She says, “I think that Eddie is probably the epitome of soul music, and that probably means different things to different people but it’s kind of unexplainable. It’s more of a feeling you get when you hear certain music. And to me, soul music doesn’t have to be a certain genre, and you can just hear it in his music. His melodies are incredible, his voice has that texture and tone that just grabs you. It’s not like anything you’ve ever heard.” The Truckers’ Hinton covers would also appear on the band’s 2011 album “Go-Go Boots.”


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Beaverdam
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Location: Appomattox, VA-Covington, TN

Re: dbt tracks-week 11- sandwiches for the road

Post by Beaverdam »

The song has been on repeat in my head.

This week my grandmother passed. Yes, I’m sad, but I’m in 40’s, and Nana was in her 80’s; I saw her passing as part of the natural progression of life. Like many ladies of her day, Nana kept a notebook of last requests regarding her funeral. My mother, God bless her, an only child, had quite a task ahead. One of Nana’s requests involved a lunch on the church grounds. My parents, like I, are Covid conscious, and Nana’s request was of course made pre-pandemic. Another request involved someone “sitting” with the body all night.

In an attempt to honor Nana’s wishes, yet still follow safety protocols, my mother ordered boxed lunches with various sandwiches (deli, crab cake, and maybe some other types) from a good caterer in the Richmond area. The church where the funeral was held and family cemetery are in a rural area about an hour outside of Richmond. After the funeral and then the burial, most folks returned to the church to grab a boxed lunch. A few lingered in the beautiful April weather and ate their lunch outside at adequately spaced at picnic tables, but most folks took their lunches with them.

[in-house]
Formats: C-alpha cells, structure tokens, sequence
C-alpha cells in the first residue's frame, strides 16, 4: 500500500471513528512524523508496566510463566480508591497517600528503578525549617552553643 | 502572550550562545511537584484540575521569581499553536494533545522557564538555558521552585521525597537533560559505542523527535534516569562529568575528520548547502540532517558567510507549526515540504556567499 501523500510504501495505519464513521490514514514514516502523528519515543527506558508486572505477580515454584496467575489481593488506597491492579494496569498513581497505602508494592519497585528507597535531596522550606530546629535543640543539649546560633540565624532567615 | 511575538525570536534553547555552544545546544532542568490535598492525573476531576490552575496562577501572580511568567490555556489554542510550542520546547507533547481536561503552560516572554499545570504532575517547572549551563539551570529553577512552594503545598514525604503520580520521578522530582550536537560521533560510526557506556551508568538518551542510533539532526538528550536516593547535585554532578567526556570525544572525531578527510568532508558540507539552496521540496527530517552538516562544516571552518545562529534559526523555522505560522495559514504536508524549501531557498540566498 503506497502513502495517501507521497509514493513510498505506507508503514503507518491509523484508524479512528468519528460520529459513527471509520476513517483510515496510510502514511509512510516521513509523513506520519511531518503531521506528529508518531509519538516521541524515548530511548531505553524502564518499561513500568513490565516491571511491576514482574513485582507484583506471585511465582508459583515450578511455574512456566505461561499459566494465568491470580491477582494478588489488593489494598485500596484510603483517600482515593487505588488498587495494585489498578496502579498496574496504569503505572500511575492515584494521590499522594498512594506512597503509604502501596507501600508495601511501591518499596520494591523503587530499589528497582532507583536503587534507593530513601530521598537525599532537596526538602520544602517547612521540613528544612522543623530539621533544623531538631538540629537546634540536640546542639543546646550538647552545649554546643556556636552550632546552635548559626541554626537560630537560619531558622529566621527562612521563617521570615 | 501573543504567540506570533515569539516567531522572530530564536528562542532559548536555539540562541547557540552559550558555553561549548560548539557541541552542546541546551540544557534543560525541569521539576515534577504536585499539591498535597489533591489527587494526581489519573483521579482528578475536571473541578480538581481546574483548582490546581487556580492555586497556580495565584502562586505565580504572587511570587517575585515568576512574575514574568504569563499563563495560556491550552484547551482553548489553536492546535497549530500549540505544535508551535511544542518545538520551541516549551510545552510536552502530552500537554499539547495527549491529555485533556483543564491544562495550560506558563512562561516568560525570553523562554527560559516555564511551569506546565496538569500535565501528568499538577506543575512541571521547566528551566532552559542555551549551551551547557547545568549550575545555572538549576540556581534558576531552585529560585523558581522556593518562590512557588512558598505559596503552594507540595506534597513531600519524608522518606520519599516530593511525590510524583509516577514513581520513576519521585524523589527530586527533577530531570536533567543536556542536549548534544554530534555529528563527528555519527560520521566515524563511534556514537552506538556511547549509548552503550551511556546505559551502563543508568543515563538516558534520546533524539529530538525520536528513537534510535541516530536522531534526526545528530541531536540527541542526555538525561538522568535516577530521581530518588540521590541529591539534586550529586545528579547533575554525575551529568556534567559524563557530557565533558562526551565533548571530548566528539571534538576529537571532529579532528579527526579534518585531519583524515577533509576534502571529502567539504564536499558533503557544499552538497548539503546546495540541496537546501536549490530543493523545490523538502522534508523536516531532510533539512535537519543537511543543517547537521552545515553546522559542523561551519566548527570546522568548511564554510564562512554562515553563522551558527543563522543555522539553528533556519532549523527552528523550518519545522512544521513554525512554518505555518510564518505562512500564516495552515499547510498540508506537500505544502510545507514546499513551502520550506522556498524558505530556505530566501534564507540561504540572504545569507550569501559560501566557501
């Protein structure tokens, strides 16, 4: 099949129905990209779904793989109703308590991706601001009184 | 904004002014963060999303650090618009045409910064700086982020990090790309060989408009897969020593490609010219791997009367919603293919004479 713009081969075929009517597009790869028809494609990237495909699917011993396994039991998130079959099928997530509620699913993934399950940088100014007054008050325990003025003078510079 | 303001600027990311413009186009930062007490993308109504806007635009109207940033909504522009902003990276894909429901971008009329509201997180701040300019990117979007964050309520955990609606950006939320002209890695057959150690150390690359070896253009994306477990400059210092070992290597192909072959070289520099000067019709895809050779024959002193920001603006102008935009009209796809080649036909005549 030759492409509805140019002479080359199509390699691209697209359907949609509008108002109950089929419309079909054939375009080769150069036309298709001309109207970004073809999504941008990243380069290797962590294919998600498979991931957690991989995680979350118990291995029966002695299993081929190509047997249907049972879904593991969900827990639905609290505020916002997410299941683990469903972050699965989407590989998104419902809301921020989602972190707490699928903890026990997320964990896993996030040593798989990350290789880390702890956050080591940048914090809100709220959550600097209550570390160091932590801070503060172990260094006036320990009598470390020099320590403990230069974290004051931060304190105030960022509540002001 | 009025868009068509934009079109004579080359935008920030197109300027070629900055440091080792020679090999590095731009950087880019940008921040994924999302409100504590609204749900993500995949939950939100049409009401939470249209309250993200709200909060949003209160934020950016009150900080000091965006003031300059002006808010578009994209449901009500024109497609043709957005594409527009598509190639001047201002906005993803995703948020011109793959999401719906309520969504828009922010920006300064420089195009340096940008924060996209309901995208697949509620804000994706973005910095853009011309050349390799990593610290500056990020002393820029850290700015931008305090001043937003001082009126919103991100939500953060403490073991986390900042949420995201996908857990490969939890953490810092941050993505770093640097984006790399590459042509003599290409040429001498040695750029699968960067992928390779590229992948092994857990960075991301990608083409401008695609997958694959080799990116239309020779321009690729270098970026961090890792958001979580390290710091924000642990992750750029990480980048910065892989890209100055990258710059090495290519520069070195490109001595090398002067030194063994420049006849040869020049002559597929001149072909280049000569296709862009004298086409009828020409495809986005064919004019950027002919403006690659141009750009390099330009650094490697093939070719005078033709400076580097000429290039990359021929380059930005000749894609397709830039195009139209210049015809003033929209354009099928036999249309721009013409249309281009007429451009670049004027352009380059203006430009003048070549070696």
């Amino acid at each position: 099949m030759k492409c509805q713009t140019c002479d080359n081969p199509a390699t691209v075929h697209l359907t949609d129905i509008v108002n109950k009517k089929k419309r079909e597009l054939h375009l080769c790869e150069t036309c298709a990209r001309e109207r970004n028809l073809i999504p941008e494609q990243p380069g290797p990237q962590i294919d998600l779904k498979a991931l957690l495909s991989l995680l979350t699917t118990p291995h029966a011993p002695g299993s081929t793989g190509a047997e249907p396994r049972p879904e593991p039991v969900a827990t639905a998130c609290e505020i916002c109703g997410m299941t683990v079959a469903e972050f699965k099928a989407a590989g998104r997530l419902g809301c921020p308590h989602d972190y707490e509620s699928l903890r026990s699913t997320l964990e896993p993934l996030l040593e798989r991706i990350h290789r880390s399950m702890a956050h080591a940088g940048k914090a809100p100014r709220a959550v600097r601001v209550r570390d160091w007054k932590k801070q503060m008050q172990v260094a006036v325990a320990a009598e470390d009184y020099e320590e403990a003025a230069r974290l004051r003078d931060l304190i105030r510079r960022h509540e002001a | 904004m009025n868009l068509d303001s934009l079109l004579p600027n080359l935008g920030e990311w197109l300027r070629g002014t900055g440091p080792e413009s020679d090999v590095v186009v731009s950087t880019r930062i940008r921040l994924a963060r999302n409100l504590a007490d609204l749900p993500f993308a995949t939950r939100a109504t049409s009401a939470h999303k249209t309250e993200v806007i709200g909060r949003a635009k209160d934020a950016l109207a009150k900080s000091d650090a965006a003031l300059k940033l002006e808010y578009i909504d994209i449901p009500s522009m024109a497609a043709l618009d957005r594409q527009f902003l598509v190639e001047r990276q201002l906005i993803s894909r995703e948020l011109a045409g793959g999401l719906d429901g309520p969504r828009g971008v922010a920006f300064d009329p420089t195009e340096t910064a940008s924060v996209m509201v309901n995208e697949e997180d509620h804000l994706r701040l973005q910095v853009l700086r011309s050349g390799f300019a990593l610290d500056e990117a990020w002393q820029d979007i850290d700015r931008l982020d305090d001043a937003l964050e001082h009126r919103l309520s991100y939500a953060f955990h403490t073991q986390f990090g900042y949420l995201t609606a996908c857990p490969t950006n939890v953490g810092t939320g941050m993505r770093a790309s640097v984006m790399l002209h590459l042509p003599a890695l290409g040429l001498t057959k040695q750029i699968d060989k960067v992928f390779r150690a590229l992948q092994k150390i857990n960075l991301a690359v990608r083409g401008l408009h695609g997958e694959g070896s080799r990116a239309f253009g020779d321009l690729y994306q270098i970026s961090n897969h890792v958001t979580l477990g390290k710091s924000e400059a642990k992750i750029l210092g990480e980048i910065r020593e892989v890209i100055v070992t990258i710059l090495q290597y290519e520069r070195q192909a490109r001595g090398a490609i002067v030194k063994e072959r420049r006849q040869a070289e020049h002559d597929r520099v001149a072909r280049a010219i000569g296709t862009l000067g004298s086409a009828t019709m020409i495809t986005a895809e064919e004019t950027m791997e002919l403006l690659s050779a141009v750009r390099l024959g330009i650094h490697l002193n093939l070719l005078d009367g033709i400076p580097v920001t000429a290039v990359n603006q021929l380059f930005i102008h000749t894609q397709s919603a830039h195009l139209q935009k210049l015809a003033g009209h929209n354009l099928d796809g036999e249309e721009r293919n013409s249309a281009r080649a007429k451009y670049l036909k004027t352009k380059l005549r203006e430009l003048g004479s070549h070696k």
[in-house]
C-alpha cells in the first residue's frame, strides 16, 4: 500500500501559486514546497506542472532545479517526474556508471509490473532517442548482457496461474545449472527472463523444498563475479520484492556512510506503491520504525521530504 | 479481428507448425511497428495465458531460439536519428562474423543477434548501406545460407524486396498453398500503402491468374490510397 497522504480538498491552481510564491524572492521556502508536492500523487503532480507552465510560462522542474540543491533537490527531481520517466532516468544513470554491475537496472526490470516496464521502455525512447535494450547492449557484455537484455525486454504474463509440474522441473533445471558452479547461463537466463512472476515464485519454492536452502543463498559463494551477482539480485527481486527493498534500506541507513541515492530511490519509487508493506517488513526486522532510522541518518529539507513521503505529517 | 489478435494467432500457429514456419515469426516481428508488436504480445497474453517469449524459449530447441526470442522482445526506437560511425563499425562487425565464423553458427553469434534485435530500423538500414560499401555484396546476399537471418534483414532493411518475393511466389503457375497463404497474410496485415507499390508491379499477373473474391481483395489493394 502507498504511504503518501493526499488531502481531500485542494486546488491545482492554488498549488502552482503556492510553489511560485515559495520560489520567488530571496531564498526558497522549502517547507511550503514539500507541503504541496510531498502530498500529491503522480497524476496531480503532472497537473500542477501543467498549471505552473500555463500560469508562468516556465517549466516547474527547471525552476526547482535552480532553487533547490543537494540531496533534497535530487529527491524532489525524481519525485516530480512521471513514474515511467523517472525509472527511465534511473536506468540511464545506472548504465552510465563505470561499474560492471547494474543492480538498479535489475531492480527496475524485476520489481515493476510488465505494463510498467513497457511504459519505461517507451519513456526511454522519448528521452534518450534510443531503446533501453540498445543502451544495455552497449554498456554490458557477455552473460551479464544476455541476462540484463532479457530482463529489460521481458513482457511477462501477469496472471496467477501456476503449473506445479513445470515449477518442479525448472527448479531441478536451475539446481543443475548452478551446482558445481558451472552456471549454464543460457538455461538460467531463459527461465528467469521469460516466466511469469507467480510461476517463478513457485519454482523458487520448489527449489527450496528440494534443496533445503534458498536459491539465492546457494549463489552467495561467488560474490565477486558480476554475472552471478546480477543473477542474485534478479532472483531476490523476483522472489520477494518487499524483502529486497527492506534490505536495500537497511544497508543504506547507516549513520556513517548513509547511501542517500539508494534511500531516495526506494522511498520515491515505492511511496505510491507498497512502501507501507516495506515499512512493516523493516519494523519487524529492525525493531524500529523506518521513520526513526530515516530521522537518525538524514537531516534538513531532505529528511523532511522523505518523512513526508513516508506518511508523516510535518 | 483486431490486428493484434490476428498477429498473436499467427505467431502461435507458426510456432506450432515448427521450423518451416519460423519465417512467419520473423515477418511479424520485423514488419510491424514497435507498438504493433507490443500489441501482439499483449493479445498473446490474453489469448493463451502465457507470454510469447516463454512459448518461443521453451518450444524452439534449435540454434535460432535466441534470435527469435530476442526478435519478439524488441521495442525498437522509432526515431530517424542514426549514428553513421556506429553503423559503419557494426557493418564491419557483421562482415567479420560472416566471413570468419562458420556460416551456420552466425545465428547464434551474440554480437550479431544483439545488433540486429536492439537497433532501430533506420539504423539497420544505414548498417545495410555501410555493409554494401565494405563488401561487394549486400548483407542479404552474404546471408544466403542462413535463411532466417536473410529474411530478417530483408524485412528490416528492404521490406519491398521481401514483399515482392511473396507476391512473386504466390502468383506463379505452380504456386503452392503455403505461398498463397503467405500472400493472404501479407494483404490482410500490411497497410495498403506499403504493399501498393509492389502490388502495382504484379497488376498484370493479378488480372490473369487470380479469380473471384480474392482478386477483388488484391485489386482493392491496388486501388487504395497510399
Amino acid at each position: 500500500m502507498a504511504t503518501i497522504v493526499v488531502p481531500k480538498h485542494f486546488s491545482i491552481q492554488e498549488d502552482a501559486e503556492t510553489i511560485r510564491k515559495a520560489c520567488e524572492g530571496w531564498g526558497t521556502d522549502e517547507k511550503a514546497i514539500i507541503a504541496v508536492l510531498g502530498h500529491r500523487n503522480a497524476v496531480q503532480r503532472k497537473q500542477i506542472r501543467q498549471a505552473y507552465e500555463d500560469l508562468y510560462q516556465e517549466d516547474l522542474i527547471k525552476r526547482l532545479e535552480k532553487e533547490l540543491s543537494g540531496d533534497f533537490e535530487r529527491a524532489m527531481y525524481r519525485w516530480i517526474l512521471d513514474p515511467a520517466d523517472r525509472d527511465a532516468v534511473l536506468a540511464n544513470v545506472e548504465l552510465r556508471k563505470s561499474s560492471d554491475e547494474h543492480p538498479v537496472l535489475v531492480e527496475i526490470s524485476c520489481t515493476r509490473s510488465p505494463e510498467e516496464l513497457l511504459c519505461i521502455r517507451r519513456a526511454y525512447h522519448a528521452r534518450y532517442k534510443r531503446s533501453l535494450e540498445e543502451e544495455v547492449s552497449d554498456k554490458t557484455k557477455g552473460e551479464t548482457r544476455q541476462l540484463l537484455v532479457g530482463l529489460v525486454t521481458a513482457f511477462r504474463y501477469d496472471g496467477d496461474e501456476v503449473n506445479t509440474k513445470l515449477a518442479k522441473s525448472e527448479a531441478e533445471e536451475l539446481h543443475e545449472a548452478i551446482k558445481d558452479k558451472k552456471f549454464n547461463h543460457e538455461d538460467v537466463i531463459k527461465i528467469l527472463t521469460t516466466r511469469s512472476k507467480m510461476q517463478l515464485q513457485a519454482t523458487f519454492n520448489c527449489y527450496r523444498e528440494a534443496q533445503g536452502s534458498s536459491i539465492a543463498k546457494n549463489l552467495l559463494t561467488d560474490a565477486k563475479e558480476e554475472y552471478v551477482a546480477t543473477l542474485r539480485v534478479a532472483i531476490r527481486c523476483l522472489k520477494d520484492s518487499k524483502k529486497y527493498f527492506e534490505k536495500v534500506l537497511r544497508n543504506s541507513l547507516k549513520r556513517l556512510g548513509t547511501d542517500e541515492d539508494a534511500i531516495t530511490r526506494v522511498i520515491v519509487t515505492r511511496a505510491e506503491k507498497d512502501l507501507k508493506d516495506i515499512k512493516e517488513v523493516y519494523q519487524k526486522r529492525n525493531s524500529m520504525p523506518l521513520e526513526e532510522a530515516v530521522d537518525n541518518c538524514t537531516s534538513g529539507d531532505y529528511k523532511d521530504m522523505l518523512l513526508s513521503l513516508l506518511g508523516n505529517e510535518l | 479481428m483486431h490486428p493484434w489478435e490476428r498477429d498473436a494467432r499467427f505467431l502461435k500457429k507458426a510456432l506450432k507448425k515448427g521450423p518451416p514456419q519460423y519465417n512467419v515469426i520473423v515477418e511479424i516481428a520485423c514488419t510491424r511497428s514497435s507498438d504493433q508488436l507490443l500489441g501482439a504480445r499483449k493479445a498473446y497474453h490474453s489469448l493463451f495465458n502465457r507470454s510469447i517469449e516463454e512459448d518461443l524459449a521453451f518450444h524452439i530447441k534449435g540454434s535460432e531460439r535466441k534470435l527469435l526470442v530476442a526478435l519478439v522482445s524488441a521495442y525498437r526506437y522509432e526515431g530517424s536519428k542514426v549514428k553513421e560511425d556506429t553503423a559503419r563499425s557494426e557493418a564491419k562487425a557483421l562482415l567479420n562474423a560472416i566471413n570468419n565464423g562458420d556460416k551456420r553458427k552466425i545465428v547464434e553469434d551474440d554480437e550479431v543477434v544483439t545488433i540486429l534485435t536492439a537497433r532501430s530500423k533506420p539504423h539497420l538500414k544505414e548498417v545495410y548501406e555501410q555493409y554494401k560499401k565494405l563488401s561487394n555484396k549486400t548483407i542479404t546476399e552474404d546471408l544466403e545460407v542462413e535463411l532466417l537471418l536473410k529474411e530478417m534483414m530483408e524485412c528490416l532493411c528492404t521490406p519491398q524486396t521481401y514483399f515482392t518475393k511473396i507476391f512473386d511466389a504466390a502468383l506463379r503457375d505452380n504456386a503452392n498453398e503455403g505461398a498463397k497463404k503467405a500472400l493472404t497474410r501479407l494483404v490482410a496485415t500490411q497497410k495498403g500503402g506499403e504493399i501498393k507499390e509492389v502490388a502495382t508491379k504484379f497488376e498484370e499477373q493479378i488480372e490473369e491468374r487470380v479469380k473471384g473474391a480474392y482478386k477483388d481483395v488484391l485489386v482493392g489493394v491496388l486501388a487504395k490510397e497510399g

My family and I ate lunch and were planning to return to Tennessee, but my parents offered us leftover boxes for the road. Thus Christina, the kids, and I had round two of sandwiches last night for dinner at picnic tables at a rest stop. We had a cooler, but no freezer packs, so I left the remaining boxes in the cooler, while we travelled. We spent last night at a hotel, but this morning my wife told me she and the kids would eat no more; however, her deceleration did not deter me! I had another box for lunch today, and upon returning home today I had another boxed sandwich lunch for dinner. The bread was a little soggy, but the meat tasted fine. The boxes did have deviled eggs which I also ate. We may need to crack a window in the bedroom tonight.

Some of you may have heard Bryan refer to me as “Tight Ass Jones,” but this was not an instance of me being tight, rather not wanting to waste.

“If they turn green...”

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cortez the killer
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Re: dbt tracks-week 11- sandwiches for the road

Post by cortez the killer »

Nothing can hurt you but yourself...
You are entitled to your opinion, but you are not entitled to your own facts.
- DPM